单片内核对于计算机来讲还不够好,因此对于此本章节就对此做出了补充,可扩展的内核以及容器,本章节就计算机内核以及计算机外核做了具体的介绍,以及他们的对比,对于内核以及外核目前还有什么样的不足和需要补充的。

注脚

展开查看详情

1.Modern systems: Extensible Kernels and Containers Hakim Weatherspoon CS6410 1

2.Modern systems: Extensible Kernels and Containers Hakim Weatherspoon CS6410 1

3.Motivation 3 Lots of problems…

4.Motivation 4 Lots of problems…Lots of design opportunities!

5.5 Motivation Extensibility Security Performance From Stefan Savage’s SOSP 95 presentation Can we have all 3 in a single OS?

6.Context for these papers 1990’s Researchers (mostly) were doing special purpose OS hacks Commercial market complaining that OS imposed big overheads on them OS research community began to ask what the best way to facilitate customization might be. In the spirit of the Flux OS toolkit … 2010’s containers: single-purpose appliances Unikernels : (“sealable”) single-address space Compile time specialized

7.Motivation 7 1988-1995: lots of innovation in OS development Mach 3, the first “true” microkernel SPIN , Exokernel , Nemesis, Scout , SPACE, Chorus, Vino, Amoeba, etc... And even more design papers

8.Motivation 8 Exploring new spaces Distributed computing Secure computing Extensible kernels ( exokernel , unikernel ) Virtual machines ( exokernel ) New languages (spin) New memory management ( exokernel , unikernel )

9.9 Problems (examples coming-up) Extensibility Abstractions overly general Apps cannot dictate management Implementations are fixed Performance Crossing over into the kernel is expensive Generalizations and hiding information affect performance Protection and Management offered with loss in Extensibility and Performance

10.Exokernel Dawson R. Engler , M. Frans Kaashoek and James O’Toole Jr. Engler’s Master’s Thesis. Follow-up publications on 1997 and 2002. Kaashoek later worked on Corey.

11.11 Exokernels - Motivation Existing Systems offer fixed high-level abstractions which is bad Hurt app performance (generalization – eg: LRU) Hide information (eg: page fault) Limit functionality (infrequent changes – cool ideas don’t make it through)

12.12 Motivation (cont.) Separate protection from management, mgmt in user space Apps should use domain specific knowledge to influence OS services Small and simple kernel – adaptable and maintainable

13.13 Exokernel Kernel only multiplexes hardware resources (Aegis) Higher-level abstractions in Library OS ( ExOS ) Secure binding, Visible resource revocation, Abort Apps link with the LibOS of their choice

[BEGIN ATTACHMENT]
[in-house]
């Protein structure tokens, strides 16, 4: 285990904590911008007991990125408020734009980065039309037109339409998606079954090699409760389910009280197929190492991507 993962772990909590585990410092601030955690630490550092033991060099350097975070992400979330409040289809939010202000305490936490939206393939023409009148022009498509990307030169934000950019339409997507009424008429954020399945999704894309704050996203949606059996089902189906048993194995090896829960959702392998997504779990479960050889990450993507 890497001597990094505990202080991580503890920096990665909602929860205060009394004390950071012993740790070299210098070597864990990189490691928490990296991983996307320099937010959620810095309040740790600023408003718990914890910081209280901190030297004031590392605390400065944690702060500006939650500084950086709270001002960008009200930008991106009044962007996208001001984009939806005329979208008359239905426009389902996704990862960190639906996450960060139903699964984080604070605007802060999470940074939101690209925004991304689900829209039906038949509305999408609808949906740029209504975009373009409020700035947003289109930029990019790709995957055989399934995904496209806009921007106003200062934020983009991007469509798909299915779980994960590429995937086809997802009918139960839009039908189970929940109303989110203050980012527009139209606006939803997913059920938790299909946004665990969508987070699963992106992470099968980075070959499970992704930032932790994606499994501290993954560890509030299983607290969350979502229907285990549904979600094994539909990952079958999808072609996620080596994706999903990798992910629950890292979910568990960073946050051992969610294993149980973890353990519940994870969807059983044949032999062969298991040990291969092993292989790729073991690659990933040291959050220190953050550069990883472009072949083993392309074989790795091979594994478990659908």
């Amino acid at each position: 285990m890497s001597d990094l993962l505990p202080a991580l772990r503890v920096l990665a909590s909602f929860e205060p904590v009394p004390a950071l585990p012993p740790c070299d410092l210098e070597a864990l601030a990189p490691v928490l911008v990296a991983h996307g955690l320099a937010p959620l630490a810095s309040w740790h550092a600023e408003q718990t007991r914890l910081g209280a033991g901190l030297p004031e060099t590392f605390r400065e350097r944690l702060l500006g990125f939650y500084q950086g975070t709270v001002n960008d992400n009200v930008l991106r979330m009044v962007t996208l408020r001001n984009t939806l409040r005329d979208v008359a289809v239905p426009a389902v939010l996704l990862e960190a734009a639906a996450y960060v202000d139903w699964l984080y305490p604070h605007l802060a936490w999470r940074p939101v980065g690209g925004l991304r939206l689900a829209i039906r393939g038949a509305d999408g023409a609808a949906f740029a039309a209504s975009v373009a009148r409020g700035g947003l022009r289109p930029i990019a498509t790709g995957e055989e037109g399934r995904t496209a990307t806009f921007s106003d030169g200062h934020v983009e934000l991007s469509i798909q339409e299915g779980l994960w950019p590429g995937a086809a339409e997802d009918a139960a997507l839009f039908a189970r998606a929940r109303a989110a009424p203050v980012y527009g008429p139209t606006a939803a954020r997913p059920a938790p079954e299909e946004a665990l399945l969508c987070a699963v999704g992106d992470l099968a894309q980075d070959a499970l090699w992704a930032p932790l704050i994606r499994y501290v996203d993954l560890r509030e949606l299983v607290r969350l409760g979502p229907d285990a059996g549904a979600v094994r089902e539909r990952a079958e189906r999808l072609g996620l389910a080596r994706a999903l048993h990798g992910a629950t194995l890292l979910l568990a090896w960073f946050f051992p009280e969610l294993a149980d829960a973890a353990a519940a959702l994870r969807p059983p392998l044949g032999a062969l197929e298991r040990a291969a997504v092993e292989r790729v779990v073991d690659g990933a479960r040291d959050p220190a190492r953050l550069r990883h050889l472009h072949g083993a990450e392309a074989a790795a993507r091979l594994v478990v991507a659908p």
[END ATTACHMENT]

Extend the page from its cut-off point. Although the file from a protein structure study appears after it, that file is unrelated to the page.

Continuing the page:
14.14 OS Component Layout Exokernel

15.Exokernel main ideas Kernel Resource sharing, not policies Library Operating System Responsible for the abstractions IPC VM Scheduling Networking

16.16 Lib OS and the Exokernel Lib OS (untrusted) can implement traditional OS abstractions (compatibility) Efficient (Lib OS in user space) Apps link with Lib OS of their choice Kernel allows LibOS to manage resources, protects LibOss

17.Exokernel Architecture Exokernels . MIT CSAIL, 1998

18.Exokernel vs Microkenels vs VM Exokernel defines only a low-level interface. A microkernel also runs almost everything on user-level, but has fixed abstractions. A VM emulates the whole machine, doesn’t provide direct access.

19.Design 19 Application-level resource management Exports hardware resources Multiplexes access between processes Separates policy from management avoid resource management!

20.What problems do we solve? 20 High-level abstractions hurt application performance Hide information Limit functionality Existing monolithic kernels Encourage stable (archaic) interfaces Difficult to extend with modern techniques

21.How do we solve them: Design 21 Secure bindings Downloading code Visible resource revocation The abort protocol

22.How do we solve them: Design 22 Secure bindings Downloading code Visible resource revocation The abort protocol

23.Secure bindings 23 Decouples authorization from use Authorize once, at “bind time” Use transferable “capabilities” to check access Cache bindings in-kernel to decrease binding frequency Example : huge software-based TLB

24.How do we solve them: Design 24 Secure bindings Downloading code Visible resource revocation The abort protocol

25.Downloading code 25 Userspace application produces kernel space code Access checks at download time Code is verified before being run, with JIT for speed

26.How do we solve them: Design 26 Secure bindings Downloading code Visible resource revocation The abort protocol

27.Visible resource revocation 27 Revocation traditionally invisible (or transparent) Expensive : have to save entire state Try visible instead! Save only the state you need Kernel gives you a few microseconds to do it

28.How do we solve them: Design 28 Secure bindings Downloading code Visible resource revocation The abort protocol

29.29 Revocation: kernel asks process for resource “ relinquish page 5 please” Process tracks state and returns resource Abort : kernel demands resource “ page 5 in 50 microseconds” Takes resource “by force” Invalidates credentials and bindings . Notifies library operating system